The late, great management guru Peter Drucker famously commented that “culture eats strategy for breakfast”. As Ken Favaro points out, writing for Strategy+Business, the quote is frequently cited by people who believe that culture is at the heart of every great company.
These people believe that culture really determines how things get done, while strategy is merely a plan on a piece of paper. It’s much harder to build a culture than to come up with a strategy, they insist.
What’s more, they argue, a brilliant strategy without a great culture won’t work, while a company with a winning culture can succeed even with a mediocre strategy.
However, Favaro believes theses people are missing the point: it’s possible to enhance the power of both culture and strategy.
The author says the two most fundamental strategic questions are:
1) What businesses should the company engage in?
2) What value proposition should you go to market with for each of those businesses?
Favaro comments: “A company’s specific cultural strengths must be central to answering that first question. For example, high-margin, premium-product companies that serve wealthy customers do not belong in businesses where penny-pinching is a source of great pride and celebrated behaviour.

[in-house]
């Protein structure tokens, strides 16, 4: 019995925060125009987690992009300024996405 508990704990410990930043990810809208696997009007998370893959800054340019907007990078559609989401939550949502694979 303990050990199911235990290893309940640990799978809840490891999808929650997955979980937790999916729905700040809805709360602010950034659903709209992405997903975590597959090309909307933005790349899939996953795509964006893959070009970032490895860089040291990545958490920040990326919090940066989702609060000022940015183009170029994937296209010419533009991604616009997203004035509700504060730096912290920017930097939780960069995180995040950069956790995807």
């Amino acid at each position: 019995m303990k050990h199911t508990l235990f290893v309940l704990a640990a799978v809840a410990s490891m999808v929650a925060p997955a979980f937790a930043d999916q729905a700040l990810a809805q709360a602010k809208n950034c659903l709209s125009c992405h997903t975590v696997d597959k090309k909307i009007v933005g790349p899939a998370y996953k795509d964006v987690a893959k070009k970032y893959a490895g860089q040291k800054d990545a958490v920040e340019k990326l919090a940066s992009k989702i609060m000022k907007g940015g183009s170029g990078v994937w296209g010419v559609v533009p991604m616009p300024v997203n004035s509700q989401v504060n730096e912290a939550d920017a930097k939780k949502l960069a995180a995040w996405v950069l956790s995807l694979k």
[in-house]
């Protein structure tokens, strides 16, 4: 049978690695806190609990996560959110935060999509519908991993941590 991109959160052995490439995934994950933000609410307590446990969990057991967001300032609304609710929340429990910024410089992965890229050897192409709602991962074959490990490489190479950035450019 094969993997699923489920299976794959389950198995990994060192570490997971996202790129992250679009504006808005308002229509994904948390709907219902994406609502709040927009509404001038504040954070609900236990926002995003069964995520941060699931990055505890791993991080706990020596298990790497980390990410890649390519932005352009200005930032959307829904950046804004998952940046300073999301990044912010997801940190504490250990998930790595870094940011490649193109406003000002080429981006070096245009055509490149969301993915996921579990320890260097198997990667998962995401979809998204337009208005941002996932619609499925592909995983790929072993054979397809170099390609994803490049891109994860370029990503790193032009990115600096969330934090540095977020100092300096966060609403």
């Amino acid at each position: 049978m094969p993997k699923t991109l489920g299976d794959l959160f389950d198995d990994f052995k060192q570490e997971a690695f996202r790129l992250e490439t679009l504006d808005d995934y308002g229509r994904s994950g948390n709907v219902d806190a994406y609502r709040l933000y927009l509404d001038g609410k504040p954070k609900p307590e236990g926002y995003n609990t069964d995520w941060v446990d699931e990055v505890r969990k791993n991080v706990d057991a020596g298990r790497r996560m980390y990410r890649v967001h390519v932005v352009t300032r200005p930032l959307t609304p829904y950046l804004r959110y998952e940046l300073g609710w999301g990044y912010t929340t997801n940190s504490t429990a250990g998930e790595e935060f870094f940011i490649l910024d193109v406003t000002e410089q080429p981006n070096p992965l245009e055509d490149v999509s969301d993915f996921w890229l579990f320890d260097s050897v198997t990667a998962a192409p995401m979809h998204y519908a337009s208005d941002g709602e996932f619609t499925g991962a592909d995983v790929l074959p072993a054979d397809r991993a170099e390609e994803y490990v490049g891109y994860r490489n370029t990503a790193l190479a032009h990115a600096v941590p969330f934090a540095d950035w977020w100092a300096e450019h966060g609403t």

“Likewise, companies whose identity and worth are based on discovery and innovation do not belong in low-margin, price-competitive businesses.”
When determining a corporate strategy, maintaining “culture coherence” across the company’s portfolio is essential, insists the author. Even a strong culture can’t overcome poor strategic choices, he argues.
He cites the example of GE – an organisation with “one of the most productive cultures in the world” – whose acquisition of Kidder Peabody was a failure, according to its former leader Jack Welch, because of a mismatch between the two companies.
Favaro argues that the impact of culture on the success of a company is dependent on sound strategy. However, strategy needs to be rooted in the cultural strengths and needs of your business. Both strategy and culture take years to build and are hard to change so they need to work together and change together.
The author concludes: “Consigning strategy to just a morning meal for culture does injustice to both. Confining culture to the narrow role of ‘enabling’ strategy prevents it from strengthening strategy by being part of it. It also weakens the power of strategy to turn your company’s cultural strengths into a source of enduring advantage.
“Don’t let culture eat strategy for breakfast. Have them feed each other.”